One of the bathers, a former resident of Fort Pierce, who had studied the habits of the alligator in its haunts on the shores of the Indian River felt the closing jaws of a monster alligator upon his shoulder. Without emitting a sound he injected the tips of his fingers into the eyes of the brute and was instantly released.  After having his wounds cauterized, he secured a row-boat and rifle and set out on an alligator hunt vowing to kill the brute that attacked him.  He persisted in the hunt for several nights until he finally located and slew the monster.” *

(*The writer quotes the account from Historical Sketches and Sidelights of Miami, Florida, by Isidor Cohen.)

6The River had always been the natural habitat for the American Alligator, which is (in all fairness) generally quite shy and non-aggressive as a species.This one must have been
hungry but chose its quarry poorly, becoming the hunted rather than hunter.

It happened here, folks!

Thank you.

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Visions of Future, Past: the Miami of 1912 Looks Forward.”

DARING foretell the future, even charting out a map, has got to be a daunting task under the best of circumstances. That would have never been more true than in the Miami of 1912, when a city celebrating its 16th year continued taking shape with dizzying speed. A downright respectable little town, seemingly intent only on its own becoming, was popping up irrepressibly and all around, in what had so shortly before been only wilderness, populated by a small handful of families.

In a special “Redland Edition” of the Miami Daily Metropolis newspaper (on its way to becoming the Miami Daily News) dated Nov. 2 of that year, a “Vision of the Future” was laid out for the benefit of posterity, such as us. The Redland lies about 40 miles south of Miami and is a peaceful and primarily agricultural kind of place. If you’ve not heard of it, it’s probably because, completely unlike Miami, it is not always “selling itself” exactly as if it stood in desperate need of still more people.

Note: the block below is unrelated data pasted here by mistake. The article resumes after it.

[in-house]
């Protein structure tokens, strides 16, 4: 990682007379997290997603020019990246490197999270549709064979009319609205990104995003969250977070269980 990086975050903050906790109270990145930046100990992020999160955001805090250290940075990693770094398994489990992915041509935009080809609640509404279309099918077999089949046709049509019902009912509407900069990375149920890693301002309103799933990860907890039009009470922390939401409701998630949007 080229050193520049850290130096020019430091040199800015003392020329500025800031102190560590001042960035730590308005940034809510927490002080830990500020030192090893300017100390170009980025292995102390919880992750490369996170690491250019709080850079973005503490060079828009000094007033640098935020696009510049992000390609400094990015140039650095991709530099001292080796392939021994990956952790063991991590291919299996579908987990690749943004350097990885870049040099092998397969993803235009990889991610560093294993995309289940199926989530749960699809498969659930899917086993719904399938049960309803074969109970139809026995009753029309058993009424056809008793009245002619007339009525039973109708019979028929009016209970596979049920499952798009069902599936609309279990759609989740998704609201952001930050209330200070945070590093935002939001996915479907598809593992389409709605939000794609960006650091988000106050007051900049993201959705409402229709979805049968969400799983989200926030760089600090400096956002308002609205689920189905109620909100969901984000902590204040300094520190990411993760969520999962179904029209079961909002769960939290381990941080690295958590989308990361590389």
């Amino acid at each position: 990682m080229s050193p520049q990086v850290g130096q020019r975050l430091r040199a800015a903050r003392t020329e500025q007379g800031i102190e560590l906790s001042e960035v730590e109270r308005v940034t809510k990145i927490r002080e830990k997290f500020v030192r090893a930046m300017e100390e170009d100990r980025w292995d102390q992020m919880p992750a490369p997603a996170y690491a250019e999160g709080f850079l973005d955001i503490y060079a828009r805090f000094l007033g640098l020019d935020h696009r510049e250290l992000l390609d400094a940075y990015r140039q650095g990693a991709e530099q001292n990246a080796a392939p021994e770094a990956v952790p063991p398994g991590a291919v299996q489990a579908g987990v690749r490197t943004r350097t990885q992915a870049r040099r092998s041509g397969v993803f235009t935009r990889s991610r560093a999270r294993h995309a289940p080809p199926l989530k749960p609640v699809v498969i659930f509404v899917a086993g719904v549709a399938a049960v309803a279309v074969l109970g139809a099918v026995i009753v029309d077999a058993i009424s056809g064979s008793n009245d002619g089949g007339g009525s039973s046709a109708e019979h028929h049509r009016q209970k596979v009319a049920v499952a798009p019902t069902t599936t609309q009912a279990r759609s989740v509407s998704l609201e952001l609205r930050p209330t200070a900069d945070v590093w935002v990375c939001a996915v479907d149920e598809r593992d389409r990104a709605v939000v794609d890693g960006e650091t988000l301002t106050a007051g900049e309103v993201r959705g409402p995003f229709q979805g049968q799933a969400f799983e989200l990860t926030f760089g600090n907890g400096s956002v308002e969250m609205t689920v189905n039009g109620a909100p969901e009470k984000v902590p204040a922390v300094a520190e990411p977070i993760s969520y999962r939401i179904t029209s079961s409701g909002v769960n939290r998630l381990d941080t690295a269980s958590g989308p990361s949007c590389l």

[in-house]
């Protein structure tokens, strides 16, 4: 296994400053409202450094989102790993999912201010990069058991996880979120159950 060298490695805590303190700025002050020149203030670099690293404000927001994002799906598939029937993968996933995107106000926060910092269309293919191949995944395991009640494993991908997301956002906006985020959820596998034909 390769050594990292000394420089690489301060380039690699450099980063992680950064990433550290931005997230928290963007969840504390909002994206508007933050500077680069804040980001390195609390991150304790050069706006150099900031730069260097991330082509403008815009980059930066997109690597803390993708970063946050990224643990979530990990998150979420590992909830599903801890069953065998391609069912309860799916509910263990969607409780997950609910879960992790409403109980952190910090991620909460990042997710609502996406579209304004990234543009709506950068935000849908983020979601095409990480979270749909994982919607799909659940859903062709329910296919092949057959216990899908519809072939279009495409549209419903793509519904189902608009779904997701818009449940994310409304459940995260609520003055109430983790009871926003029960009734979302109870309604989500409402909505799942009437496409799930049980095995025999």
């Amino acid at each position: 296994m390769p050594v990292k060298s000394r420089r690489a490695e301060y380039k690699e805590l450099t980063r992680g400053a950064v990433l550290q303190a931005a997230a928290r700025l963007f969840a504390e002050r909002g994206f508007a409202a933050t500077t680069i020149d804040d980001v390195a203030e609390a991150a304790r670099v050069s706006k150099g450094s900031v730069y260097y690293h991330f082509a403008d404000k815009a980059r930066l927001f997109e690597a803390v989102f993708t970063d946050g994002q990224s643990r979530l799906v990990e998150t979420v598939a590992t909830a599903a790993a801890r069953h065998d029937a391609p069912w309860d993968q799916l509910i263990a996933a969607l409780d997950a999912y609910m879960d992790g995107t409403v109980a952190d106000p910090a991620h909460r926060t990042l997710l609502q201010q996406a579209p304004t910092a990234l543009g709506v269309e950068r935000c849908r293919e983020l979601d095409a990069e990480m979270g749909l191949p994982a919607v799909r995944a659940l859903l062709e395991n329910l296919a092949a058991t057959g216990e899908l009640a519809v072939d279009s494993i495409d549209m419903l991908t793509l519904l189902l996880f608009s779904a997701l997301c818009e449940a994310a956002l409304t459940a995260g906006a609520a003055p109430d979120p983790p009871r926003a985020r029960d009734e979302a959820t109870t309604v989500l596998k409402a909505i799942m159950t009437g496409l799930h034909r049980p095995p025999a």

Whatever else might be said of the map, the sketching prophet correctly captured the growth spots not only of Coconut Grove and Miami, especially where its downtown was evolving, but also Key Biscayne and Miami Beach. It’s a fun little trip to an imagined world. (Note the cute train heading out to the docks, at Goulds.)

 

map miami 1925_02_e
Thank you.


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"Life is a Journey"

An illustration.

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Thank you.

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“By Request: My Mother on her Wedding Day."

A SPECIAL friend on Facebook asked about this photo, of which she caught a glimpse in last night’s post. Donna, it’s my Mama!

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The picture captures a moment in Aug. 1953, as Miss Anne Howe O’Quinn, of Lillington, NC, is prepared to take as her betrothed Lt. Jerry B. Crockett, of Miami, FL, stationed at Ft. Bragg, NC. Her name will become Mrs. Anne O’Q. Crockett. (Or, as was then the custom, “Mrs. Jerry B. Crockett.”)
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Just last week, my Dad emailed a current pic of his beloved, captured by him with his iPad (!) as they “set the sun” together at their home on the N.C. beach (my Mom’s home state, and the truest home of her soul). According to personal tradition, she enjoys a split of champagne, and he a “dry” martini (hold the Vermouth, please) with olive, which in the end he always feeds to her.

My Dad said, without saying, “Paul, just look at how beautiful your Mother is!” And when I speak to Mom on the phone, I ask, “So, how’s my beautiful Mama?” “Oh, LORD, child,” she says, “aren’t YOU an unbelievably positive soul.” She laughs. “That Crockett….” she mutters, speaking of her husband of 62 years this coming August. She does not like the picture, one bit But that’s all right. “I know what I know,” I tell her.

I do loves my Mama. And yes, Dad, I agree with you, on this one.

Thank you.